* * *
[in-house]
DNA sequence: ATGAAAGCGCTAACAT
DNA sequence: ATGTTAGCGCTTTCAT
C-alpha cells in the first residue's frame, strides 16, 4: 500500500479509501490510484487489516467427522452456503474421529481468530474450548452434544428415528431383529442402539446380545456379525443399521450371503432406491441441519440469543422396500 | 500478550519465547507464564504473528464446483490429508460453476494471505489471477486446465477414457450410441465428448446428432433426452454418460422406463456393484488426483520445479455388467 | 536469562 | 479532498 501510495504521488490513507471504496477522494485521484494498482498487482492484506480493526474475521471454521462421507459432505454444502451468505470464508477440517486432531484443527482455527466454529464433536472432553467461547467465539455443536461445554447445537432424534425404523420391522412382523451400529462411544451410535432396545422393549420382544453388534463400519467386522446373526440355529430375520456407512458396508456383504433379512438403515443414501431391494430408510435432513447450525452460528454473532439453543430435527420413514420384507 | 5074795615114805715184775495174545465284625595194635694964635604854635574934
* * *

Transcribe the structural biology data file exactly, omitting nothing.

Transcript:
[in-house]
DNA sequence: ATGAAAGCGCTAACAT
DNA sequence: ATGTTAGCGCTTTCAT
C-alpha cells in the first residue's frame, strides 16, 4: 500500500479509501490510484487489516467427522452456503474421529481468530474450548452434544428415528431383529442402539446380545456379525443399521450371503432406491441441519440469543422396500 | 500478550519465547507464564504473528464446483490429508460453476494471505489471477486446465477414457450410441465428448446428432433426452454418460422406463456393484488426483520445479455388467 | 536469562 | 479532498 501510495504521488490513507471504496477522494485521484494498482498487482492484506480493526474475521471454521462421507459432505454444502451468505470464508477440517486432531484443527482455527466454529464433536472432553467461547467465539455443536461445554447445537432424534425404523420391522412382523451400529462411544451410535432396545422393549420382544453388534463400519467386522446373526440355529430375520456407512458396508456383504433379512438403515443414501431391494430408510435432513447450525452460528454473532439453543430435527420413514420384507 | 5074795615114805715184775495174545465284625595194635694964635604854635574934